Atlanta educators under fire for alleged abuse

Caption
Raw video obtained by Channel 2's Tom Jones shows what school officials say is aggressive behavior by a teacher's aide

A day after alarming videotapes surfaced that appear to show paraprofessionals assaulting students, Atlanta Schools superintendent Erroll Davis said he is “profoundly apologetic,” about what allegedly happened in a classroom at Harper-Archer Middle School.

Davis would not say Wednesday how many students are in the affected classroom, nor the type of instruction they were getting. It has been widely reported that the children are part of the district’s special education program.

Davis said he has not personally communicated with all of the parents of affected children, but he intends to. Parents have his “commitment that people involved in situations like this will be dealt with quickly, and appropriately,” he said.

One of the paraprofessionals, Alger Coleman III, has been charged with first degree cruelty to children and battery. He is no longer employed by the school district. A second paraprofessional, a woman, has been reassigned and is going through the disciplinary process, Davis said.

“We will act with all due haste and try to move these proceedings along,” he said. “Here people do have representation and they do have something to say about the pace of the process.”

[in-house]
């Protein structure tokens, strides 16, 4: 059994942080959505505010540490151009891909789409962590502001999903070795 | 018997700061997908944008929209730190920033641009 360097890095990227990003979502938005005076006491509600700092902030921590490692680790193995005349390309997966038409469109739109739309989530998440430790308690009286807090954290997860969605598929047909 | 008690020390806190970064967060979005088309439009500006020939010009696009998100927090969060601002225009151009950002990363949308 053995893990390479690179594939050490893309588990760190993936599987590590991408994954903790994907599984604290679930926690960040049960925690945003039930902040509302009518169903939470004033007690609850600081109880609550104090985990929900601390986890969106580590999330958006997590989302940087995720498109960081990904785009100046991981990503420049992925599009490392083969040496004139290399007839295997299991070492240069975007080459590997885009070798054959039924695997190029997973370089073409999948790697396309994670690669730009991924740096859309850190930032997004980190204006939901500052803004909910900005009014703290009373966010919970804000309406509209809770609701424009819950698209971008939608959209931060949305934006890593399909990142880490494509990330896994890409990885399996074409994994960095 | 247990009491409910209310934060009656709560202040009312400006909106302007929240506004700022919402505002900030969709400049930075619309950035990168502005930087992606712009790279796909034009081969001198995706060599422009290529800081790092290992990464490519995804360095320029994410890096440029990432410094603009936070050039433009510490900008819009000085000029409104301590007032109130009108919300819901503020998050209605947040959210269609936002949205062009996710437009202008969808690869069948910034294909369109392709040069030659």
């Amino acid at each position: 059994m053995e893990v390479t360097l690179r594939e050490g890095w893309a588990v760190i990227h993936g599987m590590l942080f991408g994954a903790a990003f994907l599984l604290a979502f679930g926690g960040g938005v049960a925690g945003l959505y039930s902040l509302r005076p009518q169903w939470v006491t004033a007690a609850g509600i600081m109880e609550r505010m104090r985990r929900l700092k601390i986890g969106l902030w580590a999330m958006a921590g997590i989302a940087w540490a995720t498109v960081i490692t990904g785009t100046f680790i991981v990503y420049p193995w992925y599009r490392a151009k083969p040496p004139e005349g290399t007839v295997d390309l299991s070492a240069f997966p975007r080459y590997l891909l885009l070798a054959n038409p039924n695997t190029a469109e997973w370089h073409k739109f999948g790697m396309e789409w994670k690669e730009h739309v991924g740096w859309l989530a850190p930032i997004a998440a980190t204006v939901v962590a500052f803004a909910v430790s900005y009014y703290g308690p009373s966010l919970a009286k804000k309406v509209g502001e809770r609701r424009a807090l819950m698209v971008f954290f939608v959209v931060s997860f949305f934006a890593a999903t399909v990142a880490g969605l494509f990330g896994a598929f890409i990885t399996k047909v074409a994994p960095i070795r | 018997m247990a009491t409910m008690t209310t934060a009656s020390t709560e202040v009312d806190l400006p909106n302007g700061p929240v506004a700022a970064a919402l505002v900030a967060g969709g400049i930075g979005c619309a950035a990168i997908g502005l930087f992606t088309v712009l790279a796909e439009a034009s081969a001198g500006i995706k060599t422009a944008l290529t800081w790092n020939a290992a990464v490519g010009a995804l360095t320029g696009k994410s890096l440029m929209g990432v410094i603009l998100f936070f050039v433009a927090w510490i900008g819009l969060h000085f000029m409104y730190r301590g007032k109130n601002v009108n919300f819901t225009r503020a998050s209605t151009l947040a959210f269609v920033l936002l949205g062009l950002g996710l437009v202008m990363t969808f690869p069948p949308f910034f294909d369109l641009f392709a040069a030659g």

Terance Madden, an attorney who represents the students, said the videos show the paraprofessionals lifting students out of chairs, choking them and throwing them to the floor as a form of discipline.

The videos were brought to the district’s attention in late February, Davis said. Social workers and observers were immediately dispatched to the affected classroom and children were examined for bruising and other physical signs of trauma, he said.

“That process came up negative, and started on Feb. 25 after we got the complaint,” Davis said.

Madden said the alleged abuse happened when the main classroom teacher was out of the room or changing the clothes of students who had soiled themselves.

“There’s absolutely zero reason a grown adult should treat anyone like that who needs an education,” Madden said.

Davis said the alleged actions of the paraprofessionals are in no way indicative of the majority of educators in the district.

“I want to say to the employees of this district, I am sorry, once again, that a small few of their colleagues have impugned the good work that is going on by the thousands of employees of this district,” he said. “To have something like this happen is just one more slap in the face.”